Riding Lessons at Palladia FarmWe offer lessons for brand-new students through advanced riders, with an emphasis on strong foundations of horsemanship.
Whether it’s your first time on a horse or you’re looking to advance your riding skills, riding lessons at Palladia Farm are exactly what you need to become an exceptional rider. Lessons are available on our school horses as well as student-owned or leased horses, and are tailored to your level of comfort, riding experience, and goals.
At Palladia, we believe that horseback riding and competition teaches more than just skill in the arena or over fences. Learning to work with horses teaches trust, patience, and dedication. Through the relationships you’ll build with other students, your trainers, and the horses themselves, you’ll learn sportsmanship and teamwork as well.
Lessons at our barn are offered 6 days a week, and we schedule them on a first-come, first-served basis–depending on trainer and lesson horse availability. To request your lesson slot, please email email@example.com and we’ll be in touch as soon as we can.
30-Minute Riding Lessons: $70 (Boarders: $55)
11 Lesson Package: $700 (buy 10, get one free!)
Before you join us for a lesson, we ask that you complete our liability waiver and bring it with to your first lesson. Wondering what equipment you’ll need? We’ve got you covered with our riding gear list.
What to Wear for Riding Lessons
While riding boots and riding pants may be fashionable, they need to be functional if you’re actually going to ride a horse. In order to be safe while riding, you need to wear a shoe or a boot with a low, flat heel and an ASTM/SEI approved riding helmet. Actual paddock boots, gloves and half chaps are optional, but recommended and preferred by virtually all riders.
Below you’ll find a list of equipment and some recommended places of where they are available to purchase. If you have any questions about the equipment you’ll need for your lessons, please feel free to contact us.
ASTM/SEI Approved Riding Helmet
A properly fitting, ASTM/SEI approved riding helmet is mandatory, because your safety while riding is our number one priority. The better a helmet fits, the more protection you have in the event of a fall from the horse. As ASTM/SEI approved helmets can now be purchased for as little as $40, they are readily available to all riders. You can find ASTM/SEI approved helmets at Dover Saddlery (located off of IL-137 in Libertyville) and other venues online, though we recommend going to a tack shop in-person for this purchase. Having a knowledgable salesperson fit you or your child will ensure the best fit, and therefore best protection. When buying a helmet, look for an “ASTM/SEI” tag inside of the helmet, which guarantees its function as protective headgear and not just as a decorative headcovering.
We do not provide riding helmets for our students. If you’re wondering why, read why we don’t provide riding helmets.
Long Pants, Jodphurs or Breeches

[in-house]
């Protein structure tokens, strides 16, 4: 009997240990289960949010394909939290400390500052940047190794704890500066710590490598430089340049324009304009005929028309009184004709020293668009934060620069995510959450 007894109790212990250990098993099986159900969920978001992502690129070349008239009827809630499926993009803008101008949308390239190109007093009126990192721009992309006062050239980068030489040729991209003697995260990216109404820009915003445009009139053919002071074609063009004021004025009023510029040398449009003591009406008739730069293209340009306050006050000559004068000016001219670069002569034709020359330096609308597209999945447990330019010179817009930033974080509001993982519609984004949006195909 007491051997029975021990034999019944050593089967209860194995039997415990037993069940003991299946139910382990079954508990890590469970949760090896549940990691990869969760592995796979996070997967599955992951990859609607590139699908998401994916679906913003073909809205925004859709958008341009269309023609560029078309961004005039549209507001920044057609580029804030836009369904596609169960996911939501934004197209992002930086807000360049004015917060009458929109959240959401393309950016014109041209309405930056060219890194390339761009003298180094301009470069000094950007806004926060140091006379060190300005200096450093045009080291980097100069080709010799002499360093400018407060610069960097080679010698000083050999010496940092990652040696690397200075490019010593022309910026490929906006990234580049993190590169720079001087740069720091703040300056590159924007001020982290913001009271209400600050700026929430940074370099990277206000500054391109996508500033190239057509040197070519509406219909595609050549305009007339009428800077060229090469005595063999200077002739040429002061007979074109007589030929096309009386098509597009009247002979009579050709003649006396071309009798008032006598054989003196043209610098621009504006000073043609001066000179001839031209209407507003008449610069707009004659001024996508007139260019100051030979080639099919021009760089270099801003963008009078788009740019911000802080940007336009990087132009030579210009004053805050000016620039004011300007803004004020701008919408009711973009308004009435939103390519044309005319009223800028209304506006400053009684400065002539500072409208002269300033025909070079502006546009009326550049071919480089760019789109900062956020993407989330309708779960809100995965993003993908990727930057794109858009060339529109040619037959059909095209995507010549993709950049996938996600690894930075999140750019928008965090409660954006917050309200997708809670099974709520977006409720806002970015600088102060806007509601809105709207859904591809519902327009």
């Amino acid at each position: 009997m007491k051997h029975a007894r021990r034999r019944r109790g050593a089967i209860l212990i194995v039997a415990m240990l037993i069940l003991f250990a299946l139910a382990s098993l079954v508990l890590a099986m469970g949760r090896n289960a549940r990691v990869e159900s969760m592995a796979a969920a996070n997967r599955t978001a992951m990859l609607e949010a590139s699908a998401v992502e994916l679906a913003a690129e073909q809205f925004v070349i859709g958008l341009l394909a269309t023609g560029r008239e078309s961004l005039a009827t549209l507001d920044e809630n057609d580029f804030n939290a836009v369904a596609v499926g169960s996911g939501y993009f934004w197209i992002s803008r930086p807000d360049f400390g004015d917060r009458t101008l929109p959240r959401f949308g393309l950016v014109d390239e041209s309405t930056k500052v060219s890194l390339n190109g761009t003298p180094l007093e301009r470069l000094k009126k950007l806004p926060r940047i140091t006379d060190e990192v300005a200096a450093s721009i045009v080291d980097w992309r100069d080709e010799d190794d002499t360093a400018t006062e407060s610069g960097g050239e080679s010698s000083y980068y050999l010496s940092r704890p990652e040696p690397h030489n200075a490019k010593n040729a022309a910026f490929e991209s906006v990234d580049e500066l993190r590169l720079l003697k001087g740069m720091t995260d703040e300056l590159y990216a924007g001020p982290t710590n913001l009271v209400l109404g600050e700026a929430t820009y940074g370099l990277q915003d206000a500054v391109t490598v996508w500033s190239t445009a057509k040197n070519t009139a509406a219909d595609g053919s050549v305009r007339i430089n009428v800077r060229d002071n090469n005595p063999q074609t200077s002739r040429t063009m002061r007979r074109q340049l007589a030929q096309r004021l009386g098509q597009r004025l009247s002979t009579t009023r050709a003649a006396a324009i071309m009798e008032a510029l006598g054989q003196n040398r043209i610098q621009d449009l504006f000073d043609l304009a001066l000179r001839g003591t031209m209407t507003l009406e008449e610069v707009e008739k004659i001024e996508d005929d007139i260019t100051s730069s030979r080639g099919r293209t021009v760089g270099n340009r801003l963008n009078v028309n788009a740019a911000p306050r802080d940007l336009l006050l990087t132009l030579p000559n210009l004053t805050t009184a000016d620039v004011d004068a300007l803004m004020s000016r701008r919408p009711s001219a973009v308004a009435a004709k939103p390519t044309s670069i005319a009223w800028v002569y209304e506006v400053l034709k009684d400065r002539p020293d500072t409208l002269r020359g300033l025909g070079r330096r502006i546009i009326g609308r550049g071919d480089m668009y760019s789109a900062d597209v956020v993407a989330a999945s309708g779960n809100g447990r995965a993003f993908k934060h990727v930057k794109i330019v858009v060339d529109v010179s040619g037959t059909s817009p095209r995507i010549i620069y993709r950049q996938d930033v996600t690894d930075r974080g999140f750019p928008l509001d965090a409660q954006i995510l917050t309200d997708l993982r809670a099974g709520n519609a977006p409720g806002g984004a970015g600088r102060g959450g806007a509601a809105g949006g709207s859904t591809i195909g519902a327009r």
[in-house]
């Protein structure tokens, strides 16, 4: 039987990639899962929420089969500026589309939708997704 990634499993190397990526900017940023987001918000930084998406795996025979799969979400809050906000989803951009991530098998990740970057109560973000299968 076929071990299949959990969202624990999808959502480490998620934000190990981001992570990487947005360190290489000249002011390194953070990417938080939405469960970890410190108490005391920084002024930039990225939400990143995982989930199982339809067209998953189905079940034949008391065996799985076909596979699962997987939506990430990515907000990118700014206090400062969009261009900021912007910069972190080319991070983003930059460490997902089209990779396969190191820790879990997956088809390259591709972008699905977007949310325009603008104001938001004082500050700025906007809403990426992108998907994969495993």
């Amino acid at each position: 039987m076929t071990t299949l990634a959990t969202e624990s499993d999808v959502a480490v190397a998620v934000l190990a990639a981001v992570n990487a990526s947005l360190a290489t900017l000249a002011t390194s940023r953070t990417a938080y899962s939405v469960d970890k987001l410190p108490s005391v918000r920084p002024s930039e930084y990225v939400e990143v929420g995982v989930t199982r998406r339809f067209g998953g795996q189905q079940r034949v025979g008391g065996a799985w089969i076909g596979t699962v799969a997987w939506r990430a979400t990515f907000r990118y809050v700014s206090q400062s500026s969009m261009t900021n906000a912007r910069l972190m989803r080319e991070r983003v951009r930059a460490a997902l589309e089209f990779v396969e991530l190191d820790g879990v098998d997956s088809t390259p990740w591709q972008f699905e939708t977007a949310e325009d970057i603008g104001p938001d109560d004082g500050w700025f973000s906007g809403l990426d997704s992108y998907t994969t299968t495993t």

Thin or baggy pants quickly bunch up between your leg and the saddle, creating painful rubs. Special riding pants are designed to avoid this discomfort. Jeans are acceptable and will provide a measure of comfort, but they are prone to chafing and the heavy inseam is often uncomfortable. Other options include thicker leggings or jeggings, provided they are slim fitting and free of any rough inseams. You can find inexpensive breeches or jodhpurs at Dover Saddlery and many other stores online.
Paddock boots are designed especially for equine activities and are the preferred equipment for new riders. They provide the best protection for the feet as well as the most comfort while riding. Their appropriate heel, reinforced sole, and protected toe insure security throughout the foot and ankle while riding, and safety while working with the horses on the ground. They can be purchased for around $40-50 from many online stores or at Dover Saddlery. Faux leather boots are usually comfortable and always economical.
Shirts and Jackets
Form fitting shirts and jackets are always best. Over-sized clothing makes it difficult for the trainer to determine whether the rider’s position is correct and effective. Riding is similar to gymnastics, where posture and balance are extremely important. In winter, heavier clothing may be necessary, but please try to wear more fitted items.
Furthermore, please ensure that you are fully covered; do not show cleavage, midriffs, or behinds while you ride. Prohibited clothing includes, but is not limited to: tank tops, off-the-shoulder tops, crop-tops, and excessively low-rise pants. We will not teach anyone who is dressed inappropriately for riding, nor will we refund any lesson fees due to violation of our dress code. Please feel free to reach out to us with any questions you may have pertaining to this code.
Long hair should be pulled back into a ponytail or low braids so that the rider can have good use of their peripheral vision, and so that the trainer can see the rider’s facial expression. Low ponytails located at the base of the neck will not affect the fit of the helmet.